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Removal of Fibroids

Fibroids are a common issue for many women. They are non-cancerous growths or lumps (benign tumours) of the uterus. Some women will develop only one fibroid, some will develop multiples. They can often go unnoticed, although, in some cases, they can cause heavy bleeding, pain, pressure and infertility.

Up to 30% of women will develop fibroids, and there are some medical therapies which can be used to manage the symptoms. A small proportion of women who suffer from fibroids will need them removed.

This procedure is called a myomectomy.

Depending on where the fibroid predominantly lies, the size of the fibroid and how many fibroids are present treatment can involve open surgery, keyhole surgery, or hysteroscopic surgery.

The surgeon will remove the fibroid and reconstruct the uterus. The procedure is recognised for having a very low level of complications and for how effective it can be for reducing period pain and increasing the chances of falling pregnant.

At Dr Guy Skinner, Guy performs all myomectomies and is recognised for his skill in this area, as well as his ability to explain any issues simply and clearly.

Full healing of the uterus can take a few months, but the result can be quite significant.


Fibroids are growths made of muscle and fibrous tissue that occur in or near your womb.

These growths are non-cancerous and often go unnoticed – although they are estimated to occur in over 70% of women of childbearing age.

Fibroids, which are also called uterine myomas or leiomyomas, can be as small as a peppercorn or as large as a softball.

There are a number of symptoms for fibroids. These include:

  • heavy periods 
  • painful periods
  • tummy (abdominal) pain
  • lower back pain
  • a frequent need to urinate
  • constipation
  • pain or discomfort during sex

While fibroids themselves do not affect fertility, in some cases (and only very rarely) complications caused by these growths can cause infertility.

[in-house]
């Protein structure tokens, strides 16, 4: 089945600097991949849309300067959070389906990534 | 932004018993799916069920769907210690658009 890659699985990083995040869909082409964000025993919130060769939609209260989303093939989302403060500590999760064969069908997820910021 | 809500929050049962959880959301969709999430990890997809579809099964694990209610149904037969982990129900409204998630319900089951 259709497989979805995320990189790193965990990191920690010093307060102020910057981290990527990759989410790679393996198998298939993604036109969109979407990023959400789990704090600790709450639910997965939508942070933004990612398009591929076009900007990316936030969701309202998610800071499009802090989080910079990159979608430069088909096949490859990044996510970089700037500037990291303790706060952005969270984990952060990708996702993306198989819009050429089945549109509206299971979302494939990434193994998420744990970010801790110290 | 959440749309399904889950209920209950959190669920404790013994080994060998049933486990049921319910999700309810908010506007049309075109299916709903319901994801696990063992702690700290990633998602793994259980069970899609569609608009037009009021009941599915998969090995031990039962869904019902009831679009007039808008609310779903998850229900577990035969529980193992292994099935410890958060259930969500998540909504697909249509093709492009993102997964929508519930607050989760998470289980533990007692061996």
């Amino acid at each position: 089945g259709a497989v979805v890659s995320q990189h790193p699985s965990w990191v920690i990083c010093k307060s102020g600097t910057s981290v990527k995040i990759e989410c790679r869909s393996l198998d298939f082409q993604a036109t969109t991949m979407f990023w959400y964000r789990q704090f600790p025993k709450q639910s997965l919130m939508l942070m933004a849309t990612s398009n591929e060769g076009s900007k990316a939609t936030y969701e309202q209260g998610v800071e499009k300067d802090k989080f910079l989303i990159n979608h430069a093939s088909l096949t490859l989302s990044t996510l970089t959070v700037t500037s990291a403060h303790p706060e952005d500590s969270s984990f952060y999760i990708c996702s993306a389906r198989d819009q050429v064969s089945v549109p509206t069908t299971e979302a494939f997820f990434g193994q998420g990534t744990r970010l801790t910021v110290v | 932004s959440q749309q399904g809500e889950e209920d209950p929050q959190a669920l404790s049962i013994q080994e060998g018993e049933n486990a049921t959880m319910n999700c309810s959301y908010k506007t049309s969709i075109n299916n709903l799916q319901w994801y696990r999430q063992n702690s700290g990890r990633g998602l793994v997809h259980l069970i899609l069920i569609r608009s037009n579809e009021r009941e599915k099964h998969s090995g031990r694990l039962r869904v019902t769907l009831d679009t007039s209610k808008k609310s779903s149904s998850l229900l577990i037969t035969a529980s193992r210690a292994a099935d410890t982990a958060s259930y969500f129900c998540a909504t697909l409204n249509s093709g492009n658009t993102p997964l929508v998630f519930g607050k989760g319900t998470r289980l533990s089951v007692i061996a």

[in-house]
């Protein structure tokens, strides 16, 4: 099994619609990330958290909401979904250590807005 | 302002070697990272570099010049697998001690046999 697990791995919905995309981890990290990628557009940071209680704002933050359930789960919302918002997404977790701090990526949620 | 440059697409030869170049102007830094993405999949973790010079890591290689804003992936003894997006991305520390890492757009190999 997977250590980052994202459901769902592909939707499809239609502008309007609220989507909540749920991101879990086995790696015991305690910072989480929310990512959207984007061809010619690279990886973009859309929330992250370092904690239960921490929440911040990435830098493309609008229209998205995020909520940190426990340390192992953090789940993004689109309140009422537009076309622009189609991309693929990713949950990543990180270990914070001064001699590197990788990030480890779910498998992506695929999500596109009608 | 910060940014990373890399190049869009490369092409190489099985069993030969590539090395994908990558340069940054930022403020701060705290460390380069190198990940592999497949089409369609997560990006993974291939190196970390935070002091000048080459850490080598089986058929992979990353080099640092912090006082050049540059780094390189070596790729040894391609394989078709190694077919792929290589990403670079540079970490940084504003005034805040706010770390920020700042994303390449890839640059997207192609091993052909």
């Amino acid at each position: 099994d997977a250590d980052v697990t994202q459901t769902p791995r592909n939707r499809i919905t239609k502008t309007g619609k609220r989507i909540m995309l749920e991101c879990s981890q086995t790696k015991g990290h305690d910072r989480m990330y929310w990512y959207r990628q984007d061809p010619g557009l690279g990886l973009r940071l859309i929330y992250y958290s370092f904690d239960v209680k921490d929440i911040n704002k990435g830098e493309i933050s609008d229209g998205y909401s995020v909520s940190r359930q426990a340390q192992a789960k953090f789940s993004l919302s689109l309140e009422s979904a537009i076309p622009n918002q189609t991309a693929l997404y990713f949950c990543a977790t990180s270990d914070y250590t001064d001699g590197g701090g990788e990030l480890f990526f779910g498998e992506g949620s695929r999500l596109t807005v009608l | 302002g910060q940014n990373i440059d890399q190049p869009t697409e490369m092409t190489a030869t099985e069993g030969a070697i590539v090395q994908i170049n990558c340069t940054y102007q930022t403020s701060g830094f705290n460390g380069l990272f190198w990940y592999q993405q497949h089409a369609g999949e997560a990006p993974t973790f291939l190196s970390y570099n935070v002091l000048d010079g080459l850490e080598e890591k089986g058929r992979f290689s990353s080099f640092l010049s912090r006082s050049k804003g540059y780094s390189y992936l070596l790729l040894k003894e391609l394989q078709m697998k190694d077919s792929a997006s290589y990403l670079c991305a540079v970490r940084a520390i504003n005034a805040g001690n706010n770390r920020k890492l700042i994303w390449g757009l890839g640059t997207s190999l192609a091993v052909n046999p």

If you are having any of these symptoms, we recommend talking to an experienced gynaecologist, like Dr Guy Skinner, to uncover the potential reason for any discomfort.

No one really knows. 

And while the exact cause may not be known, there is a recognised link to oestrogen – as most fibroids are seen in women who are between 16 and 50, when their bodies produce the most oestrogen. 

They tend to grow when oestrogen levels are high, and shrink when oestrogen levels are low (although some women may still develop fibroids after menopause).

Around 1 in 3 women will develop fibroids at some point – but most often between the ages of 30 and 50 – and mostly in women who have not had babies. 

No one knows why, but the risk of developing fibroids decreased once you’ve had a child and reduces even further with every child.

You may not need treatment at all.

If your fibroids are not causing you any discomfort, best practice gynaecological treatment recommends leaving them as they will usually disappear without any external treatment. 

If you do have any of the symptoms listed above, and you need to address any discomfort, Guy will usually try a medical approach to relieve those symptoms. This is usually temporary, as the fibroid will often disappear without the need for external intervention.  

Should that fail, surgery may be conducted as a final resort.